Watch your head bro! Generally speaking you want to maintain 3-6 dB of headroom when you’re working on a track. This means the master should peak somewhere between -6 and -3 dB. Why? Well in short: the closer you get to 0 dB the easier it becomes to inadvertently cause clipping. And unlike analog clipping, which can be warm and musical, digital clipping sounds bad. Very bad, bro.
First thing’s first: if we’re going to be watching our levels we’ll need a little more insight. Live’s mixer offers some useful information that, by default, is hidden (although they’ve changed this in Live 9)
Increase the height of the mixer section to reveal two values: the value in the pill-shaped box is the peak level; the value in the rectangle is the fader level.
Scaling your levels
In the following example I have a single audio loop playing. As you can see, with just this one loop I’m already hitting -3.34 dB.
If I add anything else I’m likely going to cause some clipping:
Woops! I do like the mix between these two audio clips so rather than adjust the faders individually I’m going to bring them both down in one go. With the track still playing:
- Click on the track title for any of the tracks (in this case, “1 Audio”)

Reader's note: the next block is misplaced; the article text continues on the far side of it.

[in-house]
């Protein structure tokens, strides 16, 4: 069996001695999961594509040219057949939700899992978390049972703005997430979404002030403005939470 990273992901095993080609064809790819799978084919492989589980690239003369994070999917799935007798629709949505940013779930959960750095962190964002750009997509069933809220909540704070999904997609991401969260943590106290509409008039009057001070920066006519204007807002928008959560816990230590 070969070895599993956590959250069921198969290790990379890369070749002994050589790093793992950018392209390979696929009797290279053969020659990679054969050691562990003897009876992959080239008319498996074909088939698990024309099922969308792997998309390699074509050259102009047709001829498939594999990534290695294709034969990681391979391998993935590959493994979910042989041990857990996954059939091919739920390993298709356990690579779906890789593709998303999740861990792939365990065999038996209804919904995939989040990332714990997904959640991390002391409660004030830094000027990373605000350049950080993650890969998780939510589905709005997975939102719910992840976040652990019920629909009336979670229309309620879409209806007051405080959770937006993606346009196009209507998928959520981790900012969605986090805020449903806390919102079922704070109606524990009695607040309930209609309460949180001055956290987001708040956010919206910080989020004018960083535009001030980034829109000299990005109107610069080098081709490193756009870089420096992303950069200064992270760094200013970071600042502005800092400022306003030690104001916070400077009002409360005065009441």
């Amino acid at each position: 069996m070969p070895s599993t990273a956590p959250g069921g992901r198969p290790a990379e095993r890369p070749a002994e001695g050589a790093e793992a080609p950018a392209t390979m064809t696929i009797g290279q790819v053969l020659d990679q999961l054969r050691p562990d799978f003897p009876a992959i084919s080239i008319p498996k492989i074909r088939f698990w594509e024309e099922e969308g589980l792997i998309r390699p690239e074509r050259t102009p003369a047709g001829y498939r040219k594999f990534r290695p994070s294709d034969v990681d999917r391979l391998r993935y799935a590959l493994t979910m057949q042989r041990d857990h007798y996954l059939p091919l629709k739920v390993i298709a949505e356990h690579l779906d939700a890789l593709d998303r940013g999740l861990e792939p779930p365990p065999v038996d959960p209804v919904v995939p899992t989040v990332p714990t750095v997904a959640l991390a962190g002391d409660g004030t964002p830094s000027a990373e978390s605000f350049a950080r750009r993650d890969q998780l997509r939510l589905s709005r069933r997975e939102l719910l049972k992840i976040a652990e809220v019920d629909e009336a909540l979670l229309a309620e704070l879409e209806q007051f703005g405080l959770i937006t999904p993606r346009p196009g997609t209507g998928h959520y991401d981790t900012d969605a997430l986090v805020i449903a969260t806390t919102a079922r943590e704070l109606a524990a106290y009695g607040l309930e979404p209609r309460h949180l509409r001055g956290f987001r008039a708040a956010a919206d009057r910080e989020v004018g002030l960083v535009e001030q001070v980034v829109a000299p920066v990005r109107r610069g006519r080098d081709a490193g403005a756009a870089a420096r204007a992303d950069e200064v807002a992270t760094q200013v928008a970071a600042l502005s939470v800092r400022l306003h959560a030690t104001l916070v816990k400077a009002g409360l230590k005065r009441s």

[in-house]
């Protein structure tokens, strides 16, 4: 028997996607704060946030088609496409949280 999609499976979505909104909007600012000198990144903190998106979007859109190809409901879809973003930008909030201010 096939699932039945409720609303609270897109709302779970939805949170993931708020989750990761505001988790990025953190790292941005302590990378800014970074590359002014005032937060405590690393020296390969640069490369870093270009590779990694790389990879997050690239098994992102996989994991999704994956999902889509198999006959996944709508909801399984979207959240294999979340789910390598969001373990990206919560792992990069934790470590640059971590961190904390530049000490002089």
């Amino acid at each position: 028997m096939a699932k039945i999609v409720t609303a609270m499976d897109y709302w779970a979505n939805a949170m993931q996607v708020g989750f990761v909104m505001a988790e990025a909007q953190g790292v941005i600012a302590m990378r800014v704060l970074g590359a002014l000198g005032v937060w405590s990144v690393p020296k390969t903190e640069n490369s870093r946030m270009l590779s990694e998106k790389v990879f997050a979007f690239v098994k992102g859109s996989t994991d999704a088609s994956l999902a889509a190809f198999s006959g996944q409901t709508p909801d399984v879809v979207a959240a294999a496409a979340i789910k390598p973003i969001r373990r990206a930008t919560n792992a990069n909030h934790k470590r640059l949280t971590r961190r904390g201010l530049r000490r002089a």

- Press CTRL+A to select all other tracks
- Adjust any of the faders – the faders for all other tracks will move by an equal amount
- Click on the master “Peak level” reading to reset it
- Rinse and repeat until you reach an ideal headroom
As you can see, by scaling my levels every time I add something to my track it’s easy to maintain a consistent 3-6 dB of headroom even before the track is completed.
A common problem with volume automations is that, traditionally, you’re forced to wait until you’ve fully mixed your track before adding them. Why? Because they work on an “absolute” basis and not a “relative” basis. That is, an automation from -8 to -5 dB will always do just that — even if you move the fader in an attempt to adjust your levels it will jump back to the automation levels as soon as you click “Back to Arrangement”.
There’s a very easy way to get around this in Live, though: instead of automating the mixer level, insert Live’s “Utility” device in your chain and automate the “Gain” knob:
Now your volume automation will work relative to the mixer, so in the example above it would be a “3 dB boost” instead of a “sweep from -8 dB to -5 dB”!
Some might say it’s best to not worry too much about headroom while writing, and to do a full mix-down at the very end (that is, bring all the faders down and mix from scratch). While I won’t argue with this approach, my philosophy on this differs. Obviously you don’t want to get side-tracked mixing your track before it’s written, but if you’re cognizant of your headroom while you’re writing it will be that much easier to mix in the end.